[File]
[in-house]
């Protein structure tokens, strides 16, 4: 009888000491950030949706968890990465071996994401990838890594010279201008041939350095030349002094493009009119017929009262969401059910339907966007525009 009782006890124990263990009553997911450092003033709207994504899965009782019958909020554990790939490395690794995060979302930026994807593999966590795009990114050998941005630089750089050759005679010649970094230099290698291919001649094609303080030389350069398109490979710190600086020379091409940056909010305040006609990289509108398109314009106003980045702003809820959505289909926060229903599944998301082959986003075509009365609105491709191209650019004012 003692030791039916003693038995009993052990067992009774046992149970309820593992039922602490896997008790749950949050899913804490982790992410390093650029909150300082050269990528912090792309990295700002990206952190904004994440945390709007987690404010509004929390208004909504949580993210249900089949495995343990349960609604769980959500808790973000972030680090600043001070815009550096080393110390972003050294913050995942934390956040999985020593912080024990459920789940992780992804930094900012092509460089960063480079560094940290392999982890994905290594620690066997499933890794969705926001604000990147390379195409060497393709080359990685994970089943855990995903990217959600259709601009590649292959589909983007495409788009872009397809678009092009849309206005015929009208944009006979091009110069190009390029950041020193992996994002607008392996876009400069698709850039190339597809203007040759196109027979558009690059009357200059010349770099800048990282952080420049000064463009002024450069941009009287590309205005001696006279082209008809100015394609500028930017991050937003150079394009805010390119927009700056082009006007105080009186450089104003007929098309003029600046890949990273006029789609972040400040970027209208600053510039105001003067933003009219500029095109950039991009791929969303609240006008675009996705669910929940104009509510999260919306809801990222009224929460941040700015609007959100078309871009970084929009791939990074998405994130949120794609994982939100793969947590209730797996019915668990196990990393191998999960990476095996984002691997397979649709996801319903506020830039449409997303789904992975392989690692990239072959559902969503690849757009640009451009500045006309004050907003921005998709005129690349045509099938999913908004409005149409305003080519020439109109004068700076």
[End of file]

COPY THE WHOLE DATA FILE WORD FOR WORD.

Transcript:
[in-house]
């Protein structure tokens, strides 16, 4: 009888000491950030949706968890990465071996994401990838890594010279201008041939350095030349002094493009009119017929009262969401059910339907966007525009 009782006890124990263990009553997911450092003033709207994504899965009782019958909020554990790939490395690794995060979302930026994807593999966590795009990114050998941005630089750089050759005679010649970094230099290698291919001649094609303080030389350069398109490979710190600086020379091409940056909010305040006609990289509108398109314009106003980045702003809820959505289909926060229903599944998301082959986003075509009365609105491709191209650019004012 003692030791039916003693038995009993052990067992009774046992149970309820593992039922602490896997008790749950949050899913804490982790992410390093650029909150300082050269990528912090792309990295700002990206952190904004994440945390709007987690404010509004929390208004909504949580993210249900089949495995343990349960609604769980959500808790973000972030680090600043001070815009550096080393110390972003050294913050995942934390956040999985020593912080024990459920789940992780992804930094900012092509460089960063480079560094940290392999982890994905290594620690066997499933890794969705926001604000990147390379195409060497393709080359990685994970089943855990995903990217959600259709601009590649292959589909983007495409788009872009397809678009092009849309206005015929009208944009006979091009110069190009390029950041020193992996994002607008392996876009400069698709850039190339597809203007040759196109027979558009690059009357200059010349770099800048990282952080420049000064463009002024450069941009009287590309205005001696006279082209008809100015394609500028930017991050937003150079394009805010390119927009700056082009006007105080009186450089104003007929098309003029600046890949990273006029789609972040400040970027209208600053510039105001003067933003009219500029095109950039991009791929969303609240006008675009996705669910929940104009509510999260919306809801990222009224929460941040700015609007959100078309871009970084929009791939990074998405994130949120794609994982939100793969947590209730797996019915668990196990990393191998999960990476095996984002691997397979649709996801319903506020830039449409997303789904992975392989690692990239072959559902969503690849757009640009451009500045006309004050907003921005998709005129690349045509099938999913908004409005149409305003080519020439109109004068700076």